Most patients with uncomplicated bulimia nervosa do not require hospitalization; indications for the hospitalization of such patients include severe disabling symptoms that have not responded to adequate trials of outpatient treatment, serious concurrent general medical problems (e.g., metabolic abnormalities, hematemesis, vital sign changes, uncontrolled vomiting), suicidality, psychiatric disturbances that would warrant the patient's hospitalization independent of the eating disorder diagnosis, or severe concurrent alcohol or drug dependence or abuse [I].
Legal interventions, including involuntary hospitalization and legal guardianship, may be necessary to address the safety of treatment-reluctant patients whose general medical conditions are life threatening [I].
The decision about whether a patient should be hospitalized on a psychiatric versus a general medical or adolescent/pediatric unit should be made based on the patient's general medical and psychiatric status, the skills and abilities of local psychiatric and general medical staff, and the availability of suitable programs to care for the patient's general medical and psychiatric problems [I]. There is evidence to suggest that patients with eating disorders have better outcomes when treated on inpatient units specializing in the treatment of these disorders than when treated in general inpatient settings where staff lack expertise and experience in treating eating disorders [II].
Outcomes from partial hospitalization programs that specialize in eating disorders are highly correlated with treatment intensity. The more successful programs involve patients in treatment at least 5 days/week for 8 hours/day; thus, it is recommended that partial hospitalization programs be structured to provide at least this level of care [I].
Patients who are considerably below their healthy body weight and are highly motivated to adhere to treatment, have cooperative families, and have a brief symptom duration may benefit from treatment in outpatient settings, but only if they are carefully monitored and if they and their families understand that a more restrictive setting may be necessary if persistent progress is not evident in a few weeks [II]. Careful monitoring includes at least weekly (and often two to three times a week) weight determinations done directly after the patient voids and while the patient is wearing the same class of garment (e.g., hospital gown, standard exercise clothing) [I]. In patients who purge, it is important to routinely monitor serum electrolytes [I]. Urine specific gravity, orthostatic vital signs, and oral temperatures may need to be measured on a regular basis [II].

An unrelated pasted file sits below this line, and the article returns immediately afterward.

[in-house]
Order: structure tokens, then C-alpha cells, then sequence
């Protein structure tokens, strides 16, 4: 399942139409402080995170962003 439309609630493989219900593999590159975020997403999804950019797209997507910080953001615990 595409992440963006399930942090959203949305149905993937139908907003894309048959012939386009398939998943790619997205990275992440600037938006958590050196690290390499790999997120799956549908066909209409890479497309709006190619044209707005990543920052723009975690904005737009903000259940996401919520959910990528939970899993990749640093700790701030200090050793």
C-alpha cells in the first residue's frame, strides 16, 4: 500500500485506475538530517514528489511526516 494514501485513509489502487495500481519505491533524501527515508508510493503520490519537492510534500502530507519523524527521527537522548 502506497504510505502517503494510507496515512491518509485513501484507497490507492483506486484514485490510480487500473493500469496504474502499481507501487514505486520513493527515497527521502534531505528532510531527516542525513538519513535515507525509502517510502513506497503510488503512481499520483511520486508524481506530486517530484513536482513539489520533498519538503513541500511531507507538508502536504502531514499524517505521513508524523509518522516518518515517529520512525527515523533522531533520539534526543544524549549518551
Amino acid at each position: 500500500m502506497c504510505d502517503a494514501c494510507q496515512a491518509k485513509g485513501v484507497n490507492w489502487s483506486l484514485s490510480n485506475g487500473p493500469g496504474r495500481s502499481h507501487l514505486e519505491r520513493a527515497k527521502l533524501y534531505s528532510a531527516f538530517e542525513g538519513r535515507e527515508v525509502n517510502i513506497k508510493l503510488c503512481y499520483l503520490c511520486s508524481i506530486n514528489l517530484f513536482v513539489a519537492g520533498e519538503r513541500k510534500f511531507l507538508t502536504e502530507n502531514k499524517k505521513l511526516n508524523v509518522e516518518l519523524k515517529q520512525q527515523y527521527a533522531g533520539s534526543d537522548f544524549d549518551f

In an outpatient setting, patients can remain with their families and continue to attend school or work. Inpatient care may interfere with family, school, and work obligations; however, it is important to give priority to the safe and adequate treatment of a rapidly progressing or otherwise unresponsive disorder for which hospital care might be necessary [I].
- Choice of Specific Treatments for Anorexia Nervosa
The aims of treating anorexia nervosa are to 1) restore patients to a healthy weight (associated with the return of menses and normal ovulation in female patients, normal sexual drive and hormone levels in male patients, and normal physical and sexual growth and development in children and adolescents); 2) treat physical complications; 3) enhance patients' motivation to cooperate in the restoration of healthy eating patterns and participate in treatment; 4) provide education regarding healthy nutrition and eating patterns; 5) help patients reassess and change core dysfunctional cognitions, attitudes, motives, conflicts, and feelings related to the eating disorder; 6) treat associated psychiatric conditions, including deficits in mood and impulse regulation and self-esteem and behavioral problems; 7) enlist family support and provide family counseling and therapy where appropriate; and 8) prevent relapse.
- Nutritional Rehabilitation
The goals of nutritional rehabilitation for seriously underweight patients are to restore weight, normalize eating patterns, achieve normal perceptions of hunger and satiety, and correct biological and psychological sequelae of malnutrition [I]. For patients age 20 years and younger, an individually appropriate range for expected weight and goals for weight and height may be determined by considering measurements and clinical factors, including current weight, bone age estimated from wrist x-rays and nomograms, menstrual history (in adolescents with secondary amenorrhea), mid-parental heights, assessments of skeletal frame, and benchmarks from Centers for Disease Control and Prevention (CDC) growth charts (available at http://www.cdc.gov/growthcharts/ ) [I].